You were unable to secure the backing of the pan-Yoruba lawyers association, Egbe Amofin, for the 2020 NBA presidential election and you have faulted the process through which your brother silk, Dele Adesina, was nominated. Why?

This is the precise point I was referring to in my previous answer. The reason I have refused to be bound by the Egbe Amofin selection process is because it was obscure and lacking in objectivity or transparency. It failed to meet the basic test of an acceptable selection process for a variety of reasons. I’ll name a few of them.

As far back as August, 2019, and without any consultation with the generality of lawyers of Yoruba extraction, the de facto leader of Egbe Amofin, Chief Wole Olanipekun (SAN), called a meeting at which it was declared that Deacon Dele Adesina (SAN) was Egbe Amofin’s preferred candidate for the NBA presidential election.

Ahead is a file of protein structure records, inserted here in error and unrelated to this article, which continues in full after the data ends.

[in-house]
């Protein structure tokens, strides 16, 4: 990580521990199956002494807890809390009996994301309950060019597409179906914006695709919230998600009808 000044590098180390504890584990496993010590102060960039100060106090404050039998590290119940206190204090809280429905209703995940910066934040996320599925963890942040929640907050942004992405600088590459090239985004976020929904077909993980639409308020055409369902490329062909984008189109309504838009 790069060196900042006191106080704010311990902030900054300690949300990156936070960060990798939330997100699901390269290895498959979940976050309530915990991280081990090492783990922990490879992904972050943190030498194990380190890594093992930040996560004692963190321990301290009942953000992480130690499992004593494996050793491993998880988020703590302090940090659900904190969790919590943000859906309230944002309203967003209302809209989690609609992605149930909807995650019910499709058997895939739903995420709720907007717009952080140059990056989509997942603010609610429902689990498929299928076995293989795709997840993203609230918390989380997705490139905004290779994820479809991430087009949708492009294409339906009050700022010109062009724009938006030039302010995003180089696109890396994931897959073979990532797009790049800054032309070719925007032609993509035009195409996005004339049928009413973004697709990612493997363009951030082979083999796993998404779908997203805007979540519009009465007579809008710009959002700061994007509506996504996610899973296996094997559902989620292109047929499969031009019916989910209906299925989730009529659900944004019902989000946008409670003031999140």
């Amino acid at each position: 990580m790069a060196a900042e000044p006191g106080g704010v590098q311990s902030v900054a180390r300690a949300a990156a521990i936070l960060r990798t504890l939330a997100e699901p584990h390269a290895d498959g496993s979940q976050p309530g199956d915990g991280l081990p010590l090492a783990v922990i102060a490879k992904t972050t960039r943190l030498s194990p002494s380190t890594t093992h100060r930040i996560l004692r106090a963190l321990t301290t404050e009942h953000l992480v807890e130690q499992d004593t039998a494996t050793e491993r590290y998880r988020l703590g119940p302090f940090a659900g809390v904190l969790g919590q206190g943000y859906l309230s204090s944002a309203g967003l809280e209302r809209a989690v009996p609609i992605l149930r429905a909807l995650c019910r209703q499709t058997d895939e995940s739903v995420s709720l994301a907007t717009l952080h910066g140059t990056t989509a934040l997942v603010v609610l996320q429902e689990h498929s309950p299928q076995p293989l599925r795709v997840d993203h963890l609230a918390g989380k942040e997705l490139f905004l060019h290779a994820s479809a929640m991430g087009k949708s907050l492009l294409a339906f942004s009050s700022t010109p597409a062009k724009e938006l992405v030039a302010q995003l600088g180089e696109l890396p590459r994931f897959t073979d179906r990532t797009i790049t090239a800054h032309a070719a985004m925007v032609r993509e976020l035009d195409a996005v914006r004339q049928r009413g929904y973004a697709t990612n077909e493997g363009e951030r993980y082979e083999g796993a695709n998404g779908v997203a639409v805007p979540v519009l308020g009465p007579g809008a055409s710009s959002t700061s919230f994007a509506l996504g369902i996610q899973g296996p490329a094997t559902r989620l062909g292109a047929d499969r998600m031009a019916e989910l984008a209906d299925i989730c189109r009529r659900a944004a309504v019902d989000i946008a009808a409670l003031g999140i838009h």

In the face of protests at this attempt at imposition, this agenda was stepped down. It is equally noteworthy that Chief Olanipekun and Adesina are in-laws. Deacon Adesina’s son is married to Chief Olanipekun’s daughter. Despite this clear and evident conflict of interests, Chief Olanipekun continued to preside over and dominate the Egbe Amofin selection process. He was instrumental in funding and convening the meeting that was called to initiate the selection process. He also presided over the meeting and proposed the constitution of the committee that was set up to screen candidates and also proposed its Chairman, Chief Niyi Akintola (SAN).